How to build GUI Applications with Python and BeeWare

This article explores the fundamentals of building apps with Python using the BeeWare suite, detailing its features, benefits, and how it compares to other popular frameworks.

How to build GUI Applications with Python and BeeWare
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Building applications with Python has become increasingly popular due to the language's simplicity and versatility.

Among the various frameworks and tools available for Python developers, BeeWare stands out as a unique and powerful option.

This article explores the fundamentals of building apps with Python using the BeeWare suite, detailing its features, benefits, and how it compares to other popular frameworks.

Introduction to BeeWare

BeeWare is an open-source collection of tools and libraries for building native applications in Python.

It allows developers to write their app in Python and then deploy it on multiple platforms, including Windows, macOS, Linux, iOS, and Android, with a native user interface.

This cross-platform compatibility is a significant advantage, saving time and resources that would otherwise be spent on developing separate apps for each operating system.

Key Features of BeeWare

  • Native User Interface: Unlike some frameworks that mimic native components, BeeWare uses the native user interface elements of each platform, ensuring that the apps look and feel like they belong on the platform.
  • Python Everywhere: BeeWare apps are written entirely in Python, allowing developers to leverage their existing Python skills and libraries.
  • Toga: A key component of BeeWare, Toga is a Python native, OS-native GUI toolkit. It's an open-source library that provides a common interface to platform-specific native GUI elements.
  • Briefcase: Another crucial tool in the BeeWare suite, Briefcase is used for packaging Python projects as standalone native applications on various platforms.

Advantages of Using BeeWare

  • Cross-Platform Development: Write your code once and deploy it on multiple platforms without significant changes.
  • Native Look and Feel: Applications built with BeeWare blend seamlessly with the native ecosystem of each platform.
  • Pythonic Development: Full access to Python's vast ecosystem of libraries and tools.

Comparing BeeWare with Other Frameworks

While frameworks like Kivy or PyQt also offer cross-platform capabilities, BeeWare's unique selling point is its use of native widgets.

This means apps developed with BeeWare typically have better performance and a more native look and feel compared to those using other Python frameworks.

Challenges and Limitations

Despite its advantages, BeeWare is still growing and may not have as extensive a range of widgets or as much community support as more established frameworks.

Additionally, complex applications requiring highly specialized native features might encounter limitations.

Building a Daily Quote application with BeeWare

This will be the final application that you will create in this tutorial:

Your running BeeWare application

To build this application, the only requirement (besides BeeWare), is to have Python installed. In this tutorial, v3.11 will be used but you can also use a more recent version, downloads are available here.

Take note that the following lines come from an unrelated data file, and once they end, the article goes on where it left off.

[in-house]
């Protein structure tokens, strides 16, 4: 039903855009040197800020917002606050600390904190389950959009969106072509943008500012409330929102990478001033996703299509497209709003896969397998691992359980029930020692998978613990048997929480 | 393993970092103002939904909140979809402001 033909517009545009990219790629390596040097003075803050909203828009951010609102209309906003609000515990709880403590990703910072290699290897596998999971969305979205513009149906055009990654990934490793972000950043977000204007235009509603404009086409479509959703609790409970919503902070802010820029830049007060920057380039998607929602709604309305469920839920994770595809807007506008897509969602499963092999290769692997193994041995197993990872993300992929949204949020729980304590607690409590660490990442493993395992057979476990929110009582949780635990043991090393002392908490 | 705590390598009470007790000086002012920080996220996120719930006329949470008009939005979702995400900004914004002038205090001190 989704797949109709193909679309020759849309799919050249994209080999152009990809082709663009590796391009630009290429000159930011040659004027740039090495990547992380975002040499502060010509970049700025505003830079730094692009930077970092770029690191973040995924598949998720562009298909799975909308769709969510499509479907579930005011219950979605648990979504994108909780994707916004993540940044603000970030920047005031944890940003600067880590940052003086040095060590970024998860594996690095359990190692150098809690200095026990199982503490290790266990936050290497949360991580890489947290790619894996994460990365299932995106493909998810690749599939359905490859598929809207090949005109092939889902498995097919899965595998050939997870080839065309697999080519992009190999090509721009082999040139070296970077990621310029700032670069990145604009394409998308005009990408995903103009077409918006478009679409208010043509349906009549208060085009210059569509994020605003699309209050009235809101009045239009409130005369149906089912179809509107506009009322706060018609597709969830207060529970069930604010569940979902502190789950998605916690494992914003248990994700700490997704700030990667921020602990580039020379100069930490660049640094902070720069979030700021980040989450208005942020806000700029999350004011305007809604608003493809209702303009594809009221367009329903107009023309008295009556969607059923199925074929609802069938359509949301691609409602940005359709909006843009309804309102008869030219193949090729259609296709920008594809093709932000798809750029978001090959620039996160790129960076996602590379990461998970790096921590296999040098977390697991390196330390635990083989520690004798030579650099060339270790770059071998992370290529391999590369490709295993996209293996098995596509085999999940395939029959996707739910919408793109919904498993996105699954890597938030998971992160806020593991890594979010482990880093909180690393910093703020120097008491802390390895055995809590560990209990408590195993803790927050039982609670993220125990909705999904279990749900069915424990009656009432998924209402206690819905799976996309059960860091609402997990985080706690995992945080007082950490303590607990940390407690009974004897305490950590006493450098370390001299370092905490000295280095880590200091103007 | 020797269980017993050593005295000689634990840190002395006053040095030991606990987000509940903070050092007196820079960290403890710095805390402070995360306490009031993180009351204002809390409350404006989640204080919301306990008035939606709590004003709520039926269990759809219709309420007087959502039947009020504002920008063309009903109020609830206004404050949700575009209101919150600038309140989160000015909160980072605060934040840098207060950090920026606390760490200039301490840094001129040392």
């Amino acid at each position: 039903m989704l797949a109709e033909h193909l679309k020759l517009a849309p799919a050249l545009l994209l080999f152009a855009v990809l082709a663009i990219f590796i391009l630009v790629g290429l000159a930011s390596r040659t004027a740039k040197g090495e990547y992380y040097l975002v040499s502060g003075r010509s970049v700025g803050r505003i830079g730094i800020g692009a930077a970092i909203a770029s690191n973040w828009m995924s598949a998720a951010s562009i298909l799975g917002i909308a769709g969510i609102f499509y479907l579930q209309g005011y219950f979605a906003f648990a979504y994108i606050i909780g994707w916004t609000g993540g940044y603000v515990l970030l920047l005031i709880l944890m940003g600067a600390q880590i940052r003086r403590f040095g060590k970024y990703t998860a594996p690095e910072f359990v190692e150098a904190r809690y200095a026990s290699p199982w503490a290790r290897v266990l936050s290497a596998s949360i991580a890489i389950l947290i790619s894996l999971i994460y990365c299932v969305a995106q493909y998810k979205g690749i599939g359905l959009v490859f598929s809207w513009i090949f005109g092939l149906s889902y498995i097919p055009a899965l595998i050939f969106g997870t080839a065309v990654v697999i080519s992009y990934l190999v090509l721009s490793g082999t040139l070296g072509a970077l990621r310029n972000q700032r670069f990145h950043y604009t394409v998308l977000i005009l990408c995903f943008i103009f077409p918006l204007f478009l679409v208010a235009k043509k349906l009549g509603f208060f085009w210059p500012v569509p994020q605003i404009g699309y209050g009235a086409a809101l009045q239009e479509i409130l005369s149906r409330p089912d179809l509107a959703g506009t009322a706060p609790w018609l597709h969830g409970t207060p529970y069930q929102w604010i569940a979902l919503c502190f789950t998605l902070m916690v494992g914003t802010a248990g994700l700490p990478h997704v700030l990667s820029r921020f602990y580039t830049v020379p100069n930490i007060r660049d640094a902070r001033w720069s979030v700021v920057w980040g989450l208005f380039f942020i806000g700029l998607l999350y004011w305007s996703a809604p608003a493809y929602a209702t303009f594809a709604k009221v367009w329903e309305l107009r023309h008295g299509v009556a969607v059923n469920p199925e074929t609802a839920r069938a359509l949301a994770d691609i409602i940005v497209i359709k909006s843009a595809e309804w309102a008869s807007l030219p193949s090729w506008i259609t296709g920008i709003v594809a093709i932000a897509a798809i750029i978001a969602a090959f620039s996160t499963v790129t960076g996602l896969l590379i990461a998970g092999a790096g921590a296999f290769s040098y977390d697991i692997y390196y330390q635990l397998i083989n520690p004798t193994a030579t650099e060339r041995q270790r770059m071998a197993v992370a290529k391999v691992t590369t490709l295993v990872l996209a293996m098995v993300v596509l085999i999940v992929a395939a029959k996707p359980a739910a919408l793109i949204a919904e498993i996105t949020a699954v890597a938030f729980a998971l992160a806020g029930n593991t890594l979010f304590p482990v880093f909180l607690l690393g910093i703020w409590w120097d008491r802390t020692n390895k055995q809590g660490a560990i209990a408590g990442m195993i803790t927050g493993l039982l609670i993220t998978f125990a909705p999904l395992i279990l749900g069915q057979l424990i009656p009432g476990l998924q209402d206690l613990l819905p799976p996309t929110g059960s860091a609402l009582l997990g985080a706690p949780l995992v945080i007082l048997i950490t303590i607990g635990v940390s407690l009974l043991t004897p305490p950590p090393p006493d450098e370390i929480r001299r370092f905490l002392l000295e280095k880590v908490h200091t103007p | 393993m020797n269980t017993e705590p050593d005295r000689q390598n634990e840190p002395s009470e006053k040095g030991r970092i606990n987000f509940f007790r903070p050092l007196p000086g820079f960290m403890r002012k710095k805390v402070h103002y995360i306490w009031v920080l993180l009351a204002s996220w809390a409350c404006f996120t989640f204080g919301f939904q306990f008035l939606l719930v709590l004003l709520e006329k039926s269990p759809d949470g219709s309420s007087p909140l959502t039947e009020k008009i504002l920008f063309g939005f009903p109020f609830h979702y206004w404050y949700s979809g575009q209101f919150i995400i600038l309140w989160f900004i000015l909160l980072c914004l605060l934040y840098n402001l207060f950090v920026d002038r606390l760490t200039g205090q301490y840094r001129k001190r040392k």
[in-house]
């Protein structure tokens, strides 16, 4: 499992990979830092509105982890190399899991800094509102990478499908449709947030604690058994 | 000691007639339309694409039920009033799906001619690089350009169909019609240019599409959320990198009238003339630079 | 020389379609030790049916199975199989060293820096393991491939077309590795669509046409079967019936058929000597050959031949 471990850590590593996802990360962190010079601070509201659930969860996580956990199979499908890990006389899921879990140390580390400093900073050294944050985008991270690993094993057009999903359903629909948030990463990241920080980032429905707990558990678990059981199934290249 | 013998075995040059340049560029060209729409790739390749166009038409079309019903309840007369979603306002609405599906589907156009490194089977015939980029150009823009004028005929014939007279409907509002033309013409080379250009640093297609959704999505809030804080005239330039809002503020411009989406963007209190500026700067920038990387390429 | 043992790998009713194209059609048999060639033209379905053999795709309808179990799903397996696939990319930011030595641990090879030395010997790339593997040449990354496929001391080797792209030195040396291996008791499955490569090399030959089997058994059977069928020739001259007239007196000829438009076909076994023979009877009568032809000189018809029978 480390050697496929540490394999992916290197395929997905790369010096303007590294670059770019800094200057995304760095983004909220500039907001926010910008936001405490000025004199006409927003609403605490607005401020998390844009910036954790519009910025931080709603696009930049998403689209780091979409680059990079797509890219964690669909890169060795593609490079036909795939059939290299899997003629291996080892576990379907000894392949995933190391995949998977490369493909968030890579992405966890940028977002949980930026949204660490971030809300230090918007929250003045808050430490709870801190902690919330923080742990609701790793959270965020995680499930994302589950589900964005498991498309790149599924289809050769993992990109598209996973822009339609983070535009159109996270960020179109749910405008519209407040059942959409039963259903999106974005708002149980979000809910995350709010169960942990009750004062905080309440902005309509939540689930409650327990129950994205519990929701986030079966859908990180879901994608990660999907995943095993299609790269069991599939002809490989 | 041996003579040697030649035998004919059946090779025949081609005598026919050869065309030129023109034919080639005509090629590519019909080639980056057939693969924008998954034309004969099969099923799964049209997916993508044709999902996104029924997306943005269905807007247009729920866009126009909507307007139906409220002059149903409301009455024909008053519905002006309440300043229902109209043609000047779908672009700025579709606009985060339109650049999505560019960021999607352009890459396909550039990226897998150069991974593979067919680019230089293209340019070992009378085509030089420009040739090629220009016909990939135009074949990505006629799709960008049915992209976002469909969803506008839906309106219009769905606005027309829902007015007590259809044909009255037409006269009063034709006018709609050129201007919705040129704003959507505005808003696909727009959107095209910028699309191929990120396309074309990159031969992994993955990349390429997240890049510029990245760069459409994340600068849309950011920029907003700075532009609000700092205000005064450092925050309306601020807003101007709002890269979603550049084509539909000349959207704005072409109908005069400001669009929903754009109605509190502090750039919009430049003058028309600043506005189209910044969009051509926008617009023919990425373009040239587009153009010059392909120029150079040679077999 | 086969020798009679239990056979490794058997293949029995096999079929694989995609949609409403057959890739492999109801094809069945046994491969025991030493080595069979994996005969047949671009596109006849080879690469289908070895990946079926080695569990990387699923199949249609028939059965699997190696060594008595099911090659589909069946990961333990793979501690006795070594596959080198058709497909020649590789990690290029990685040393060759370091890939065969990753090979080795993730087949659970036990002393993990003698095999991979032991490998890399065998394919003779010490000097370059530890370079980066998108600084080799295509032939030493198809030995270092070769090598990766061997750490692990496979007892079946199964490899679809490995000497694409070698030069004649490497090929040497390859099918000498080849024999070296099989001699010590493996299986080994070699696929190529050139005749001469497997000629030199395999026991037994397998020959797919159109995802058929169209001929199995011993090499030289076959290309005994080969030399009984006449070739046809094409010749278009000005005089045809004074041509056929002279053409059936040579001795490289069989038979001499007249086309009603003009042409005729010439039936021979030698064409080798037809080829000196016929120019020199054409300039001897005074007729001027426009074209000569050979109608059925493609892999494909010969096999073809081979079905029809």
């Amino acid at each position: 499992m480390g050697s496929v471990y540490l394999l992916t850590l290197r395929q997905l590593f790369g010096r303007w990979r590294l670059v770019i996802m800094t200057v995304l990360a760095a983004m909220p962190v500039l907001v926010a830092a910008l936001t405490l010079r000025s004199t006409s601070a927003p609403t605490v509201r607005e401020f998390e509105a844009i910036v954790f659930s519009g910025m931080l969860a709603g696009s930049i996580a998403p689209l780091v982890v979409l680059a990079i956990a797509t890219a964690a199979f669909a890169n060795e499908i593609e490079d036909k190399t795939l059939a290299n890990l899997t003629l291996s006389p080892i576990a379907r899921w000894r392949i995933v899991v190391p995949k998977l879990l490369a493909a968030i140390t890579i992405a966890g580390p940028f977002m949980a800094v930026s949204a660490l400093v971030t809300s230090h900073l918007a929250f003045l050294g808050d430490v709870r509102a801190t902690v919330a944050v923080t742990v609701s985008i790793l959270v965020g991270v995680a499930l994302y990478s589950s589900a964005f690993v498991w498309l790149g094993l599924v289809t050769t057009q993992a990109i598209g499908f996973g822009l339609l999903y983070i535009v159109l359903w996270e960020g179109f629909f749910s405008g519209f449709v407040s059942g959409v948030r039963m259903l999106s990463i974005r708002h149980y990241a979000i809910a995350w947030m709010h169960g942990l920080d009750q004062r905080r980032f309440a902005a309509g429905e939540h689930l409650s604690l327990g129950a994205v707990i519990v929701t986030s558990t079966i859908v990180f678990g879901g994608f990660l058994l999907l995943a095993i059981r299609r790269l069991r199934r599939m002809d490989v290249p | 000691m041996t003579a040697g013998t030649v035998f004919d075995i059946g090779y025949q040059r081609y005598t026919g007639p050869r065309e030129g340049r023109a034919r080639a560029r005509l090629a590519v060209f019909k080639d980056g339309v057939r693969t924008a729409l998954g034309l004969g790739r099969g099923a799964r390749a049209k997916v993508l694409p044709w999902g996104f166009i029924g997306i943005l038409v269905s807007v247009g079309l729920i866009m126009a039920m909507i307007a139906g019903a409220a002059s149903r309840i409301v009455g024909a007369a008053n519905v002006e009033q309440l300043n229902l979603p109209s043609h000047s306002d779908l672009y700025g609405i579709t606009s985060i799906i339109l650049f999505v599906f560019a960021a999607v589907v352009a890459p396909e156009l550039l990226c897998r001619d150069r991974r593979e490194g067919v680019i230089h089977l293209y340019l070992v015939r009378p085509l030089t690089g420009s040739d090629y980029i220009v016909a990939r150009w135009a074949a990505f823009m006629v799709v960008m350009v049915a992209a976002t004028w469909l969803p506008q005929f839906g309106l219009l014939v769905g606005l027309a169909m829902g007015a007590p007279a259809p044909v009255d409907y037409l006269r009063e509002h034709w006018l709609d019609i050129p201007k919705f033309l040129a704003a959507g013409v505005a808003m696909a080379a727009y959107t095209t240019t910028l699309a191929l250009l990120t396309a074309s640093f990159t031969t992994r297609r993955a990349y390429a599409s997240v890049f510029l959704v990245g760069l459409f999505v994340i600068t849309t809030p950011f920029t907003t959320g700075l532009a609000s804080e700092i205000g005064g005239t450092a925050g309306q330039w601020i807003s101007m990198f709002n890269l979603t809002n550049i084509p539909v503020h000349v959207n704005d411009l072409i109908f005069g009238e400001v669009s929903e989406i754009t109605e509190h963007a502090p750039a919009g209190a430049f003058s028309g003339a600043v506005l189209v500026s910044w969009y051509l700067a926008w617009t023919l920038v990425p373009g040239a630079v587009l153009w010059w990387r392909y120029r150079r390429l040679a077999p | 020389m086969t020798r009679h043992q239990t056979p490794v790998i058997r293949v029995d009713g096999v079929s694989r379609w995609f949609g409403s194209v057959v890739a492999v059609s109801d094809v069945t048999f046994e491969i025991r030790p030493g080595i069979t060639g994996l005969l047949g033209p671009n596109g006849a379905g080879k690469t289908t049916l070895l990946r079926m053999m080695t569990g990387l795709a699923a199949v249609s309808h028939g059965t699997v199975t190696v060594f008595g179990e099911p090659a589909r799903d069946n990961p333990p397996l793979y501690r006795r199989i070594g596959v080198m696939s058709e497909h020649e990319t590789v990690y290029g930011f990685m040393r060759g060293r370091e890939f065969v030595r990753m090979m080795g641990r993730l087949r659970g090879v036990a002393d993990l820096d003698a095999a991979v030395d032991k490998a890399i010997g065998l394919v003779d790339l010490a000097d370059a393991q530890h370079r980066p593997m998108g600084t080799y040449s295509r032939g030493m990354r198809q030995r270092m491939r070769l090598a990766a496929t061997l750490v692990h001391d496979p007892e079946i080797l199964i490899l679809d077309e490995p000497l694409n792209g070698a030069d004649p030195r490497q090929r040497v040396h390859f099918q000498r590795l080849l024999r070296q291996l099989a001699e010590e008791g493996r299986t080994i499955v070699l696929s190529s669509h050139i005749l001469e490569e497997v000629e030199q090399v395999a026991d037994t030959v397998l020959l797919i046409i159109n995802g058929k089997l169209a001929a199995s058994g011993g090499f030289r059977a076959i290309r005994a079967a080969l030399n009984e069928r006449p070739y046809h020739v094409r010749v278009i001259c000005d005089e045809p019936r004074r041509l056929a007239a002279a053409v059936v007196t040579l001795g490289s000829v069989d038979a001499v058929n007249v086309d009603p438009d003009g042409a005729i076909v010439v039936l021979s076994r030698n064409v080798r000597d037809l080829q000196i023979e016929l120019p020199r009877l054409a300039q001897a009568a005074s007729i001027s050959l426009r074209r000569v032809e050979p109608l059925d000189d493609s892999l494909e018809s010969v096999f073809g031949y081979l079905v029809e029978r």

You will first create a new project and activate your virtual environment to keep the BeeWare libraries separated from the system libraries (recommend). How to do that is beyond the scope of this tutorial, example can be found here.

Let's start now with building your brand new GUI application in Python.

Install BeeWare

Beware is installed similarly to other Python packages, but the recommended way is to execute:

python -m pip install briefcase

It's crucial to use python -m pip instead of just pip. This approach is necessary because Briefcase must verify that it's working with the latest versions of pip and setuptools. A simple invocation of pip alone is unable to update itself.

Starting a BeeWare project

To start a BeeWare project you execute the following command:

briefcase new

You will need to fill in a couple of questions about your project, this is the example information that I filled in:

First, we need a formal name for your application. This is the name that will
be displayed to humans whenever the name of the application is displayed. It
can have spaces and punctuation if you like, and any capitalization will be
used as you type it.

Formal Name [Hello World]: Daily Quote

Next, we need a name that can serve as a machine-readable Python package name
for your application. This name must be PEP508-compliant - that means the name
may only contain letters, numbers, hyphens and underscores; it can't contain
spaces or punctuation, and it can't start with a hyphen or underscore.

Based on your formal name, we suggest an app name of 'dailyquote',
but you can use another name if you want.

App Name [dailyquote]: dailyquote

Now we need a bundle identifier for your application. App stores need to
protect against having multiple applications with the same name; the bundle
identifier is the namespace they use to identify applications that come from
you. The bundle identifier is usually the domain name of your company or
project, in reverse order.

For example, if you are writing an application for Example Corp, whose website
is, your bundle would be ``com.example``. The bundle will be
combined with your application's machine readable name to form a complete
application identifier (e.g., com.example.dailyquote).

Bundle Identifier [com.example]: blog.developer-service

Briefcase can manage projects that contain multiple applications, so we need a
Project name. If you're only planning to have one application in this
project, you can use the formal name as the project name.

Project Name [Daily Quote]: Daily Quote

Now, we need a one line description for your application.

Description [My first application]: Daily Quote application